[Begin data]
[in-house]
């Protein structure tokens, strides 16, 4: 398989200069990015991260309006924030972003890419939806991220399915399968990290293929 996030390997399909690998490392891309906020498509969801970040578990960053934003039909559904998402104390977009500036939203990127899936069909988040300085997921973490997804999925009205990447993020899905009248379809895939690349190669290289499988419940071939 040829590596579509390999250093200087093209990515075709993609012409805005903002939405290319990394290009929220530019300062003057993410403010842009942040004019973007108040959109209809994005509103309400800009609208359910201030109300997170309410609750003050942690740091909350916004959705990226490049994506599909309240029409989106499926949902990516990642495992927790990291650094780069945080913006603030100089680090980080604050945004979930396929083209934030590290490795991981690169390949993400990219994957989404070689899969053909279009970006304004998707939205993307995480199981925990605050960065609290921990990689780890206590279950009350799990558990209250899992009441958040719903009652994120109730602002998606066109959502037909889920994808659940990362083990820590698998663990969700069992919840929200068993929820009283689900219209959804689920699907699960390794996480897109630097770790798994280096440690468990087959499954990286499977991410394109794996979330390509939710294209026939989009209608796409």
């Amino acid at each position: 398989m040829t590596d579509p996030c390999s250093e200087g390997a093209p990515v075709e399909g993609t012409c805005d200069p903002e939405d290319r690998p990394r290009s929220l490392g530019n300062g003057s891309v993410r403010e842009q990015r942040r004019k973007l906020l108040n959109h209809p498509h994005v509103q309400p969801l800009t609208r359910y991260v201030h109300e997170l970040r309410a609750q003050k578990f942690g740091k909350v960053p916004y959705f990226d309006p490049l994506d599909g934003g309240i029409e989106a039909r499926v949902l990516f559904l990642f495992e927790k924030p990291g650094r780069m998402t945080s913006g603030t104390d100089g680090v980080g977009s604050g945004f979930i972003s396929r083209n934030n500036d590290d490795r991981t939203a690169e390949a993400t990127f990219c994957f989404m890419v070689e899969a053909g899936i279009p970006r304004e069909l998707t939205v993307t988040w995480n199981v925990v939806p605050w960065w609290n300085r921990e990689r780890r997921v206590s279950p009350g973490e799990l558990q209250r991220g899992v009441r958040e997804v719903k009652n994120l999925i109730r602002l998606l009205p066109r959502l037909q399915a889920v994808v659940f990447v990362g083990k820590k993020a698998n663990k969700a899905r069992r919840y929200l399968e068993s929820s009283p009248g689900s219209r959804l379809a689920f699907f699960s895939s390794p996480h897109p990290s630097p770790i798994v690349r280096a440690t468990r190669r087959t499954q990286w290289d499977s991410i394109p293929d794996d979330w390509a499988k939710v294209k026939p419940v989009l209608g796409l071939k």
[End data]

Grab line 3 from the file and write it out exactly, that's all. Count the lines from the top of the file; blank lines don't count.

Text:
């Amino acid at each position: 398989m040829t590596d579509p996030c390999s250093e200087g390997a093209p990515v075709e399909g993609t012409c805005d200069p903002e939405d290319r690998p990394r290009s929220l490392g530019n300062g003057s891309v993410r403010e842009q990015r942040r004019k973007l906020l108040n959109h209809p498509h994005v509103q309400p969801l800009t609208r359910y991260v201030h109300e997170l970040r309410a609750q003050k578990f942690g740091k909350v960053p916004y959705f990226d309006p490049l994506d599909g934003g309240i029409e989106a039909r499926v949902l990516f559904l990642f495992e927790k924030p990291g650094r780069m998402t945080s913006g603030t104390d100089g680090v980080g977009s604050g945004f979930i972003s396929r083209n934030n500036d590290d490795r991981t939203a690169e390949a993400t990127f990219c994957f989404m890419v070689e899969a053909g899936i279009p970006r304004e069909l998707t939205v993307t988040w995480n199981v925990v939806p605050w960065w609290n300085r921990e990689r780890r997921v206590s279950p009350g973490e799990l558990q209250r991220g899992v009441r958040e997804v719903k009652n994120l999925i109730r602002l998606l009205p066109r959502l037909q399915a889920v994808v659940f990447v990362g083990k820590k993020a698998n663990k969700a899905r069992r919840y929200l399968e068993s929820s009283p009248g689900s219209r959804l379809a689920f699907f699960s895939s390794p996480h897109p990290s630097p770790i798994v690349r280096a440690t468990r190669r087959t499954q990286w290289d499977s991410i394109p293929d794996d979330w390509a499988k939710v294209k026939p419940v989009l209608g796409l071939k």